In No Particular Order, by Kevin Brennan, self-published, 178 pages
Even though I’m a huge introvert, I’m also hugely curious about other people’s lives. I glance into people’s windows when we walk the dog at night, wondering about their daily routines. Are they happy? Lonely? Do they ever wake up with their hearts pounding, worried that the days are passing too fast?
So when Kevin Brennan released In No Particular Order, a book of short essays gleaned from his popular What the Hell blog posts, I couldn’t wait to dive down deeper into the more hidden parts of Brennan’s live.
I read it on a warm and sunny Alaska day, while sitting out on the porch, the dog nestled against my side, birds singing, the neighbor’s lawn mower humming comfortably in the background. It’s the kind of book that demands that you make yourself comfortable, for reading it is much like stepping inside Brennan’s home, sitting across from him at the kitchen table and sharing pieces of your life.
As stated in the title, the nonfiction vignettes are arranged in no particular order, which gives the reading a more personalized flavor, as if we are going through Brennan’s old photographs: That’s the one with me and my dad; that’s from the summer I spent in London; that’s the time I flew to Russia with my woefully inadequate boots.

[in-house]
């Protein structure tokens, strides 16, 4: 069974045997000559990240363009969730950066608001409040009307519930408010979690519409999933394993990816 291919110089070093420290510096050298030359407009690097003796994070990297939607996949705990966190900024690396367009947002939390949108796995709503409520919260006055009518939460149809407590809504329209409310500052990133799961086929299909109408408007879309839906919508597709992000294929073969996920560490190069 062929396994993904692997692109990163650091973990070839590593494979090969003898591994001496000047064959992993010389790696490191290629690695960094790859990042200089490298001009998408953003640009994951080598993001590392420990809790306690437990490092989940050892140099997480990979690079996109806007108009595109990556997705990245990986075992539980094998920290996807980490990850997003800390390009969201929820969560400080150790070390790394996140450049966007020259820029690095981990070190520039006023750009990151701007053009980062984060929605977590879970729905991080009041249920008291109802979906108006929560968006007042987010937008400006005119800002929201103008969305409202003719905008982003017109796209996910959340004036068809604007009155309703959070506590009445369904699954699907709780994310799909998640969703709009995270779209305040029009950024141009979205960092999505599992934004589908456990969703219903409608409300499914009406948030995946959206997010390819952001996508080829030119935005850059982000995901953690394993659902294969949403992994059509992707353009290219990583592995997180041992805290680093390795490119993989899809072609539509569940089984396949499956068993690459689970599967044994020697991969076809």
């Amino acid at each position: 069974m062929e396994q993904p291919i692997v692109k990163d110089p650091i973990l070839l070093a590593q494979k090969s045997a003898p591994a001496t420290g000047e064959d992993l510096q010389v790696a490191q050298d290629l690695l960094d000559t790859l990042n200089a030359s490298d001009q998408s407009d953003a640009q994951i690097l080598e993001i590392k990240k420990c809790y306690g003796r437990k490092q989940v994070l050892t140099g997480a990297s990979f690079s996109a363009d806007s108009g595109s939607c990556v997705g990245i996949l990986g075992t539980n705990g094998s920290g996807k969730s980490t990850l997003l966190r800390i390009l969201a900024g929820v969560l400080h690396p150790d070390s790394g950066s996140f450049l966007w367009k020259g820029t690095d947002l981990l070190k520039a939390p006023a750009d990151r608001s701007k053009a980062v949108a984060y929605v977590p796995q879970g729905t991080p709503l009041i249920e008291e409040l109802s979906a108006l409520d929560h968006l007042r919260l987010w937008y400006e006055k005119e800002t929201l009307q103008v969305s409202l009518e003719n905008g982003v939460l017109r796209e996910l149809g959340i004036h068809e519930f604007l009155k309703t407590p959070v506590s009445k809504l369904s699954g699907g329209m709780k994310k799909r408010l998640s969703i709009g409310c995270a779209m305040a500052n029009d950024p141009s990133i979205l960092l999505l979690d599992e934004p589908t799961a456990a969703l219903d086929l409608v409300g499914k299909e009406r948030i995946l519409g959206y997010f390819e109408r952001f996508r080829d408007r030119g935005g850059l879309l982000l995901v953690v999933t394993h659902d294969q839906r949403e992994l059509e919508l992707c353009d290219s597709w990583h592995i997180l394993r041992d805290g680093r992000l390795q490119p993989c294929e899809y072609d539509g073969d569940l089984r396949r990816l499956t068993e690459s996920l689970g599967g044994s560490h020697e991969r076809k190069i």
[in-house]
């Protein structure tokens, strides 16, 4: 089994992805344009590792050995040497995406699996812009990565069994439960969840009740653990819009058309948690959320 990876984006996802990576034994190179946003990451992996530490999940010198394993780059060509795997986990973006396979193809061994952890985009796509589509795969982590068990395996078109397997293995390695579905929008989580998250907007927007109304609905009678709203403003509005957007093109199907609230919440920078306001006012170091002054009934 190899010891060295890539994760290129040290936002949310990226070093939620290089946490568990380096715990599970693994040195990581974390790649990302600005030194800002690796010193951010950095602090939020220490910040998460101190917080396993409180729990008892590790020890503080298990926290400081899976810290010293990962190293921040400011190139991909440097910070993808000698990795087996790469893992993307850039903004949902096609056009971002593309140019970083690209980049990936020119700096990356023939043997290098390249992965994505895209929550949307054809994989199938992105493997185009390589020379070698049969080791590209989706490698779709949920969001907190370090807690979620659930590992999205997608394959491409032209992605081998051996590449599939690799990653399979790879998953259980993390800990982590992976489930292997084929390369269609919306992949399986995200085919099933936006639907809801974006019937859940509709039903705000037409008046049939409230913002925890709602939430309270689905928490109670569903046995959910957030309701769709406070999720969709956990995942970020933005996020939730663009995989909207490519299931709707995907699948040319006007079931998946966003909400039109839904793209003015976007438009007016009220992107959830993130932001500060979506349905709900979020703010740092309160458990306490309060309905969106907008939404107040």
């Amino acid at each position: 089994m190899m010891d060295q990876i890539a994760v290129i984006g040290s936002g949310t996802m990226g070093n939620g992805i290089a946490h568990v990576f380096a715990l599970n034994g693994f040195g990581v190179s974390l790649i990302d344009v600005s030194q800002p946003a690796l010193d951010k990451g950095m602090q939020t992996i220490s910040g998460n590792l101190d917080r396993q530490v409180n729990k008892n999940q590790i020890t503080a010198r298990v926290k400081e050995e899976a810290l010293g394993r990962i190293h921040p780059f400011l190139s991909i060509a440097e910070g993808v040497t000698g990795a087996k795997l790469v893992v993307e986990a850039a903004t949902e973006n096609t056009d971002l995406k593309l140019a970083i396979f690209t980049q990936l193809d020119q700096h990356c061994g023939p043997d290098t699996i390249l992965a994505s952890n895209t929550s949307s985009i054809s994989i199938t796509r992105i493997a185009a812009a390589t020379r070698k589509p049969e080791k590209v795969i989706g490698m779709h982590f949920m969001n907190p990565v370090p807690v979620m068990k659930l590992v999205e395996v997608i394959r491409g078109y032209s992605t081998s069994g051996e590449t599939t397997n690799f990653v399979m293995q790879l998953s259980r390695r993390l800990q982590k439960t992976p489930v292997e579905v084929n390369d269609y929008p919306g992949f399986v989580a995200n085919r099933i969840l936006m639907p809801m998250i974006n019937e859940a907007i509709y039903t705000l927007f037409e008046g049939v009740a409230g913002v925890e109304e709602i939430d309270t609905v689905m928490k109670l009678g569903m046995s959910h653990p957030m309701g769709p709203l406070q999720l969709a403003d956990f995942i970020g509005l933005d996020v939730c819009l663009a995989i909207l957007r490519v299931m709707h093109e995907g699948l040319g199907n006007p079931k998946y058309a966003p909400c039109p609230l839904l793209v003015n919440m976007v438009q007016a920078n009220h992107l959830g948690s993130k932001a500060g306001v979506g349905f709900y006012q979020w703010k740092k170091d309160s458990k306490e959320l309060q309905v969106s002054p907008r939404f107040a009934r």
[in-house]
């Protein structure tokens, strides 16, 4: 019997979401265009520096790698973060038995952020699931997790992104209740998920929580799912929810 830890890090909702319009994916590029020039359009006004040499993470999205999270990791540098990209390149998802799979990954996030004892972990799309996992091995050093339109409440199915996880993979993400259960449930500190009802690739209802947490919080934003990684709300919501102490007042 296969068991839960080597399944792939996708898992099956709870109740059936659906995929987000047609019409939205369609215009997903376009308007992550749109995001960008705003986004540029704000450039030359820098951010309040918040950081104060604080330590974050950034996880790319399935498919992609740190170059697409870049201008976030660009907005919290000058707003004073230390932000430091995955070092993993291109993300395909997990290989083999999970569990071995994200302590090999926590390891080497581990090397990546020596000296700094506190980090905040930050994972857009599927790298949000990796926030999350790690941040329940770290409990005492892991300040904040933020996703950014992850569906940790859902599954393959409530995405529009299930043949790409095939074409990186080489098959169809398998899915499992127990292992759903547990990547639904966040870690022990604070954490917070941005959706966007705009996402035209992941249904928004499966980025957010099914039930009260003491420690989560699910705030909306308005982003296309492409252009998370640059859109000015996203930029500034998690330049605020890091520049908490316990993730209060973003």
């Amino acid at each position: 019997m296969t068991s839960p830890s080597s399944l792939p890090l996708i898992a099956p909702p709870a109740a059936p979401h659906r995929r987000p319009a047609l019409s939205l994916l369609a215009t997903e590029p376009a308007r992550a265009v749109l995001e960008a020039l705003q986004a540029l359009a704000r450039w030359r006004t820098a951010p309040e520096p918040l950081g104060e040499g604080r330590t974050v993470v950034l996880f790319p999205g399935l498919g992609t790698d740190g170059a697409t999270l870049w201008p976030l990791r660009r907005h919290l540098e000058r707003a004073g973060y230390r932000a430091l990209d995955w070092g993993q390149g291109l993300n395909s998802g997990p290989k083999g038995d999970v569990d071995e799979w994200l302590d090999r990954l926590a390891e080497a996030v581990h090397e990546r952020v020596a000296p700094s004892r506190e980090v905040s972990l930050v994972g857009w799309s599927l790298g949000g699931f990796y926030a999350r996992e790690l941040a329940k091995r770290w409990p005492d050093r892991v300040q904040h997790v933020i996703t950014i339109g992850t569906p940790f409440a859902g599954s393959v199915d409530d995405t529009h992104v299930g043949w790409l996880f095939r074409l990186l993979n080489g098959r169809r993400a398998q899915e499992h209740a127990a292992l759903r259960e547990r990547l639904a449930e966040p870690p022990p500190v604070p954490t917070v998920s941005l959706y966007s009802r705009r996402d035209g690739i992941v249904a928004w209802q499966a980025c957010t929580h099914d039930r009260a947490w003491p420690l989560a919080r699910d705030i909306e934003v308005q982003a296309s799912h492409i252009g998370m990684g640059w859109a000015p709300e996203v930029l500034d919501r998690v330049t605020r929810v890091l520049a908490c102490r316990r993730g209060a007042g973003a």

Brennan writes with gentle, self-depreciating humor, his voice steady, his prose sparse and clean. These are not so much micro-essays as short breaths of Brennan’s life. What I loved most was the sense of timelessness, how I felt as if I were dangling in the past (with his favorite happy uncle) and then, a few pages later, zoomed ahead twenty years or more (upgraded to the Burt Reynolds Suite while at a hotel with his wife) so that I started each new segment not sure where I’d go, what I’d find.
My only criticism is that I wish Brennan had gone deeper, unraveled a few more layers. Some of the pieces felt too safe, as if he were holding back, not sure if he should dive down and expose some of the messier and more painful truths that lie beneath all of our experiences.
Yet, there’s a calm beauty in these vignettes, a sense of reminiscing that makes it impossible not to look up every so often, lost in memories of your own high school days, your own romps with friends through back roads in four-wheel drive vehicles (and encountering toothless guys clutching shotguns), your own early relationships (perhaps with girlfriends/boyfriends that shoplifted) and all of the promises they once offered.
Reading In No Particular Order offers laugh-out-loud moments, along with the bittersweet realization that no matter how we order our memories, we can never truly return to our pasts.
My rating? 4.5 stars.